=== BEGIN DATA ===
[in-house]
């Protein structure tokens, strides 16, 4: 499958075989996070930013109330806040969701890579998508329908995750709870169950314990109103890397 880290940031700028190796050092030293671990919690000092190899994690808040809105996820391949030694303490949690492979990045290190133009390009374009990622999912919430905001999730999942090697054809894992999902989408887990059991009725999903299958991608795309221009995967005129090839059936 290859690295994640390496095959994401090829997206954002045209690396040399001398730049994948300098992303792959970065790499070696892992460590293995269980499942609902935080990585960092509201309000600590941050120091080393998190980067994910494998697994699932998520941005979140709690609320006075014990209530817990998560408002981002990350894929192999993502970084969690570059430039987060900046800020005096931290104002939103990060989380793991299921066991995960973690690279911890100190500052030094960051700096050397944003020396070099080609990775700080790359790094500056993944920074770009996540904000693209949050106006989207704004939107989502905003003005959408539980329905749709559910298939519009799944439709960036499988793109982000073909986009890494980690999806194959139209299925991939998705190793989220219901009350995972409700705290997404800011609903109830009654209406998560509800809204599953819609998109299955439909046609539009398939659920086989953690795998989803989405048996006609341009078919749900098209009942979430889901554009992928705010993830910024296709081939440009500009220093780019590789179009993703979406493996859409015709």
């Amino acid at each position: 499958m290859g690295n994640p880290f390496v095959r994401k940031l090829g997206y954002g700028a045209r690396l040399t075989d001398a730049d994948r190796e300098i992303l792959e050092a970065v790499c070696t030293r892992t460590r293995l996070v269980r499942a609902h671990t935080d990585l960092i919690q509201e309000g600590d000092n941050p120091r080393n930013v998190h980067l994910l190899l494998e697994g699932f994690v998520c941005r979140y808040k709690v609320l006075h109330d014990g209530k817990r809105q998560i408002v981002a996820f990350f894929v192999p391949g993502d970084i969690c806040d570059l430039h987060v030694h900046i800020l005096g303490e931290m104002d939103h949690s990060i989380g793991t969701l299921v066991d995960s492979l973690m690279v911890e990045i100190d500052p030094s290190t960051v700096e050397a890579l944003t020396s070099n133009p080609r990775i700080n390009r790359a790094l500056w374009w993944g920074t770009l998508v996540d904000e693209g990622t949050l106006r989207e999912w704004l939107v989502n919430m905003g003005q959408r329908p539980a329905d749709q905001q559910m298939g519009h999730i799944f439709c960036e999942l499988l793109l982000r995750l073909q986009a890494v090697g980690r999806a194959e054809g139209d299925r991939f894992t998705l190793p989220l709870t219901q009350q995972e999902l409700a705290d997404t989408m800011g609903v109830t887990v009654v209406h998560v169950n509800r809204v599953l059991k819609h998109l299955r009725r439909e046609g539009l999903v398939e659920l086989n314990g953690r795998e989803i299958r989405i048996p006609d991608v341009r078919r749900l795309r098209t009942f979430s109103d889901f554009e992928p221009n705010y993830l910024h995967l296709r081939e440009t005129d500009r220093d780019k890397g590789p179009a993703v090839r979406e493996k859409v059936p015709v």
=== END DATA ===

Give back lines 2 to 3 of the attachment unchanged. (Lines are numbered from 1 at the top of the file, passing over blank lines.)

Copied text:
């Protein structure tokens, strides 16, 4: 499958075989996070930013109330806040969701890579998508329908995750709870169950314990109103890397 880290940031700028190796050092030293671990919690000092190899994690808040809105996820391949030694303490949690492979990045290190133009390009374009990622999912919430905001999730999942090697054809894992999902989408887990059991009725999903299958991608795309221009995967005129090839059936 290859690295994640390496095959994401090829997206954002045209690396040399001398730049994948300098992303792959970065790499070696892992460590293995269980499942609902935080990585960092509201309000600590941050120091080393998190980067994910494998697994699932998520941005979140709690609320006075014990209530817990998560408002981002990350894929192999993502970084969690570059430039987060900046800020005096931290104002939103990060989380793991299921066991995960973690690279911890100190500052030094960051700096050397944003020396070099080609990775700080790359790094500056993944920074770009996540904000693209949050106006989207704004939107989502905003003005959408539980329905749709559910298939519009799944439709960036499988793109982000073909986009890494980690999806194959139209299925991939998705190793989220219901009350995972409700705290997404800011609903109830009654209406998560509800809204599953819609998109299955439909046609539009398939659920086989953690795998989803989405048996006609341009078919749900098209009942979430889901554009992928705010993830910024296709081939440009500009220093780019590789179009993703979406493996859409015709």
């Amino acid at each position: 499958m290859g690295n994640p880290f390496v095959r994401k940031l090829g997206y954002g700028a045209r690396l040399t075989d001398a730049d994948r190796e300098i992303l792959e050092a970065v790499c070696t030293r892992t460590r293995l996070v269980r499942a609902h671990t935080d990585l960092i919690q509201e309000g600590d000092n941050p120091r080393n930013v998190h980067l994910l190899l494998e697994g699932f994690v998520c941005r979140y808040k709690v609320l006075h109330d014990g209530k817990r809105q998560i408002v981002a996820f990350f894929v192999p391949g993502d970084i969690c806040d570059l430039h987060v030694h900046i800020l005096g303490e931290m104002d939103h949690s990060i989380g793991t969701l299921v066991d995960s492979l973690m690279v911890e990045i100190d500052p030094s290190t960051v700096e050397a890579l944003t020396s070099n133009p080609r990775i700080n390009r790359a790094l500056w374009w993944g920074t770009l998508v996540d904000e693209g990622t949050l106006r989207e999912w704004l939107v989502n919430m905003g003005q959408r329908p539980a329905d749709q905001q559910m298939g519009h999730i799944f439709c960036e999942l499988l793109l982000r995750l073909q986009a890494v090697g980690r999806a194959e054809g139209d299925r991939f894992t998705l190793p989220l709870t219901q009350q995972e999902l409700a705290d997404t989408m800011g609903v109830t887990v009654v209406h998560v169950n509800r809204v599953l059991k819609h998109l299955r009725r439909e046609g539009l999903v398939e659920l086989n314990g953690r795998e989803i299958r989405i048996p006609d991608v341009r078919r749900l795309r098209t009942f979430s109103d889901f554009e992928p221009n705010y993830l910024h995967l296709r081939e440009t005129d500009r220093d780019k890397g590789p179009a993703v090839r979406e493996k859409v059936p015709v």